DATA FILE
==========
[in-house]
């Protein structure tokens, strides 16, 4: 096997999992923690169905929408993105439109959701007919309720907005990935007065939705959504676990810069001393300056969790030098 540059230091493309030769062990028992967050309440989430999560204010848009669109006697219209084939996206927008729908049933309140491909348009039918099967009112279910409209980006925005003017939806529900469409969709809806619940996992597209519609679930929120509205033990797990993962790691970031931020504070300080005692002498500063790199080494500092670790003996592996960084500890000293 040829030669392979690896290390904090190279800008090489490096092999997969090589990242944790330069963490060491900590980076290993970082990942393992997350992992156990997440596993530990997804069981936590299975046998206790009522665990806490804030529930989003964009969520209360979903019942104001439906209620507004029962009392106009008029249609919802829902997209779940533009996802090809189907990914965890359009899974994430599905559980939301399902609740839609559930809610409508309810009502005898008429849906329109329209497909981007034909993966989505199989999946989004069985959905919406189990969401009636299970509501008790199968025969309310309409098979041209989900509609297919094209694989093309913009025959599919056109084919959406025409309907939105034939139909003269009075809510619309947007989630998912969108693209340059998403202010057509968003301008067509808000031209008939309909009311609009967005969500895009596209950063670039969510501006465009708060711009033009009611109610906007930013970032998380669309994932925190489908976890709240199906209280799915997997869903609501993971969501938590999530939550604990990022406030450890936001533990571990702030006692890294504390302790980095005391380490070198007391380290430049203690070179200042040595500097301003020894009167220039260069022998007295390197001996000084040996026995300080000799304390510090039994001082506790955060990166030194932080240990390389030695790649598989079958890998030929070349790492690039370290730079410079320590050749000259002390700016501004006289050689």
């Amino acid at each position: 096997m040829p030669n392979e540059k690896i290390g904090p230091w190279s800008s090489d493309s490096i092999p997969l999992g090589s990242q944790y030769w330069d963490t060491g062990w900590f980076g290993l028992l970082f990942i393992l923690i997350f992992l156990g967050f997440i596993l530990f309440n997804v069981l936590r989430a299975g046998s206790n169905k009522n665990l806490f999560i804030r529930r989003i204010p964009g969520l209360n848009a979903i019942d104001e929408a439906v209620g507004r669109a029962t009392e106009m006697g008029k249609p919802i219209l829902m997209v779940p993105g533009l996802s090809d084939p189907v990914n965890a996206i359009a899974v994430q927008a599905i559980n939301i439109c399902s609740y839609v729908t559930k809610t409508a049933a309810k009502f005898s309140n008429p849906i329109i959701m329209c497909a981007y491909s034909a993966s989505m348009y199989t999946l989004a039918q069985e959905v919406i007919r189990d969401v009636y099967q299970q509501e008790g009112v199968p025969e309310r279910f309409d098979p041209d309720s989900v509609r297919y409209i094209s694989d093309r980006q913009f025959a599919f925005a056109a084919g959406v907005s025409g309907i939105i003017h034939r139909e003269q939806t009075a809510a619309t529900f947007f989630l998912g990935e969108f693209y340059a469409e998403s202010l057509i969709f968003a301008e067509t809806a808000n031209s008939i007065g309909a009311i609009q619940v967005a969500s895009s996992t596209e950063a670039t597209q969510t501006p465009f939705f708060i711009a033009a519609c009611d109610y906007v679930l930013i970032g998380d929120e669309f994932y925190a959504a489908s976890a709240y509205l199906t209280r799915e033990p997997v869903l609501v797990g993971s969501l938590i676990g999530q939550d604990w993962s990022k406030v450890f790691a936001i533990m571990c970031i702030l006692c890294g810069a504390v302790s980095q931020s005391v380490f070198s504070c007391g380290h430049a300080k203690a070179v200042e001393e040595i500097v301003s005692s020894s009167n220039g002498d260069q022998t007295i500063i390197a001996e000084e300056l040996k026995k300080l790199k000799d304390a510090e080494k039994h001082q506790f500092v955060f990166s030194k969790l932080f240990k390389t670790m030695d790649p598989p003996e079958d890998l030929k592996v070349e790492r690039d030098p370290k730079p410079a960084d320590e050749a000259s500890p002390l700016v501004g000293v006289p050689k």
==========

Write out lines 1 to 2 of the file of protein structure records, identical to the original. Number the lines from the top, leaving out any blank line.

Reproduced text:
[in-house]
């Protein structure tokens, strides 16, 4: 096997999992923690169905929408993105439109959701007919309720907005990935007065939705959504676990810069001393300056969790030098 540059230091493309030769062990028992967050309440989430999560204010848009669109006697219209084939996206927008729908049933309140491909348009039918099967009112279910409209980006925005003017939806529900469409969709809806619940996992597209519609679930929120509205033990797990993962790691970031931020504070300080005692002498500063790199080494500092670790003996592996960084500890000293 040829030669392979690896290390904090190279800008090489490096092999997969090589990242944790330069963490060491900590980076290993970082990942393992997350992992156990997440596993530990997804069981936590299975046998206790009522665990806490804030529930989003964009969520209360979903019942104001439906209620507004029962009392106009008029249609919802829902997209779940533009996802090809189907990914965890359009899974994430599905559980939301399902609740839609559930809610409508309810009502005898008429849906329109329209497909981007034909993966989505199989999946989004069985959905919406189990969401009636299970509501008790199968025969309310309409098979041209989900509609297919094209694989093309913009025959599919056109084919959406025409309907939105034939139909003269009075809510619309947007989630998912969108693209340059998403202010057509968003301008067509808000031209008939309909009311609009967005969500895009596209950063670039969510501006465009708060711009033009009611109610906007930013970032998380669309994932925190489908976890709240199906209280799915997997869903609501993971969501938590999530939550604990990022406030450890936001533990571990702030006692890294504390302790980095005391380490070198007391380290430049203690070179200042040595500097301003020894009167220039260069022998007295390197001996000084040996026995300080000799304390510090039994001082506790955060990166030194932080240990390389030695790649598989079958890998030929070349790492690039370290730079410079320590050749000259002390700016501004006289050689």